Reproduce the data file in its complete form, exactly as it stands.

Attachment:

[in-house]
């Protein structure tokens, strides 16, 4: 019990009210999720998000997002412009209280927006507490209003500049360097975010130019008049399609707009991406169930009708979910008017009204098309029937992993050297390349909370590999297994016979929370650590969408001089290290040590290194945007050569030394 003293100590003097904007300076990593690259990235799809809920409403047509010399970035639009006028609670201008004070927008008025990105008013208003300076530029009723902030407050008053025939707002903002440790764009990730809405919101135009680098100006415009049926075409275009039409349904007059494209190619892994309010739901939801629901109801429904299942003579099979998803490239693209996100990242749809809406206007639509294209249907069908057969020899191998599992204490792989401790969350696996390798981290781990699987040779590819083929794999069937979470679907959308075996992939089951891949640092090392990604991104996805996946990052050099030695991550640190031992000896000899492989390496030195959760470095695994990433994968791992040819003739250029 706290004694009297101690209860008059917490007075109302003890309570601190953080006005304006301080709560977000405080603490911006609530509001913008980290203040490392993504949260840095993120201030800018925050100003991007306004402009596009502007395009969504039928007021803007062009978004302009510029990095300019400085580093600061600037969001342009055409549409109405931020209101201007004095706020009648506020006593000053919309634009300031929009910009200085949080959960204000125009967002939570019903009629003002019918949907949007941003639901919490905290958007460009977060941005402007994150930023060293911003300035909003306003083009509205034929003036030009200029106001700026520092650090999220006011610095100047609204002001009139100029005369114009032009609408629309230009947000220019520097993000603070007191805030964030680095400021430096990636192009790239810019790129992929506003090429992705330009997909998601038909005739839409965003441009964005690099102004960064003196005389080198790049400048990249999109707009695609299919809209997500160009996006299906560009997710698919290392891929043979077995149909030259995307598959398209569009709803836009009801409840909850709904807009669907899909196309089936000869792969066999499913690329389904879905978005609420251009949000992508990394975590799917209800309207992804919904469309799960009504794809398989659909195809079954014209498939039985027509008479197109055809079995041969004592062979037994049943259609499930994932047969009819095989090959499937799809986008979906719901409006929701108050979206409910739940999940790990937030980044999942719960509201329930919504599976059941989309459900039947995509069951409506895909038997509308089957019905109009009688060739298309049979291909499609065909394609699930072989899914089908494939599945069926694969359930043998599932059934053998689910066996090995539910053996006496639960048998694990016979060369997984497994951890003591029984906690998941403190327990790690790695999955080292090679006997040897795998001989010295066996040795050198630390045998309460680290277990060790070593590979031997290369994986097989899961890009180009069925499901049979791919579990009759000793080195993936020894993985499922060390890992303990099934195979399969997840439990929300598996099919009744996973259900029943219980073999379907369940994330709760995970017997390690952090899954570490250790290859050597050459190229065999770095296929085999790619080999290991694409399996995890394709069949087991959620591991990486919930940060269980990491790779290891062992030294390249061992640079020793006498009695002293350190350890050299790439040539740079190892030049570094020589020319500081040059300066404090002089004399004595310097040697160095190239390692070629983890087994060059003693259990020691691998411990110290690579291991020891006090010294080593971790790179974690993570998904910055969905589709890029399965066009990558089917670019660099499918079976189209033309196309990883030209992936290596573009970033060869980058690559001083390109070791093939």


[in-house]
């Protein structure tokens, strides 16, 4: 019990009210999720998000997002412009209280927006507490209003500049360097975010130019008049399609707009991406169930009708979910008017009204098309029937992993050297390349909370590999297994016979929370650590969408001089290290040590290194945007050569030394 003293100590003097904007300076990593690259990235799809809920409403047509010399970035639009006028609670201008004070927008008025990105008013208003300076530029009723902030407050008053025939707002903002440790764009990730809405919101135009680098100006415009049926075409275009039409349904007059494209190619892994309010739901939801629901109801429904299942003579099979998803490239693209996100990242749809809406206007639509294209249907069908057969020899191998599992204490792989401790969350696996390798981290781990699987040779590819083929794999069937979470679907959308075996992939089951891949640092090392990604991104996805996946990052050099030695991550640190031992000896000899492989390496030195959760470095695994990433994968791992040819003739250029 706290004694009297101690209860008059917490007075109302003890309570601190953080006005304006301080709560977000405080603490911006609530509001913008980290203040490392993504949260840095993120201030800018925050100003991007306004402009596009502007395009969504039928007021803007062009978004302009510029990095300019400085580093600061600037969001342009055409549409109405931020209101201007004095706020009648506020006593000053919309634009300031929009910009200085949080959960204000125009967002939570019903009629003002019918949907949007941003639901919490905290958007460009977060941005402007994150930023060293911003300035909003306003083009509205034929003036030009200029106001700026520092650090999220006011610095100047609204002001009139100029005369114009032009609408629309230009947000220019520097993000603070007191805030964030680095400021430096990636192009790239810019790129992929506003090429992705330009997909998601038909005739839409965003441009964005690099102004960064003196005389080198790049400048990249999109707009695609299919809209997500160009996006299906560009997710698919290392891929043979077995149909030259995307598959398209569009709803836009009801409840909850709904807009669907899909196309089936000869792969066999499913690329389904879905978005609420251009949000992508990394975590799917209800309207992804919904469309799960009504794809398989659909195809079954014209498939039985027509008479197109055809079995041969004592062979037994049943259609499930994932047969009819095989090959499937799809986008979906719901409006929701108050979206409910739940999940790990937030980044999942719960509201329930919504599976059941989309459900039947995509069951409506895909038997509308089957019905109009009688060739298309049979291909499609065909394609699930072989899914089908494939599945069926694969359930043998599932059934053998689910066996090995539910053996006496639960048998694990016979060369997984497994951890003591029984906690998941403190327990790690790695999955080292090679006997040897795998001989010295066996040795050198630390045998309460680290277990060790070593590979031997290369994986097989899961890009180009069925499901049979791919579990009759000793080195993936020894993985499922060390890992303990099934195979399969997840439990929300598996099919009744996973259900029943219980073999379907369940994330709760995970017997390690952090899954570490250790290859050597050459190229065999770095296929085999790619080999290991694409399996995890394709069949087991959620591991990486919930940060269980990491790779290891062992030294390249061992640079020793006498009695002293350190350890050299790439040539740079190892030049570094020589020319500081040059300066404090002089004399004595310097040697160095190239390692070629983890087994060059003693259990020691691998411990110290690579291991020891006090010294080593971790790179974690993570998904910055969905589709890029399965066009990558089917670019660099499918079976189209033309196309990883030209992936290596573009970033060869980058690559001083390109070791093939």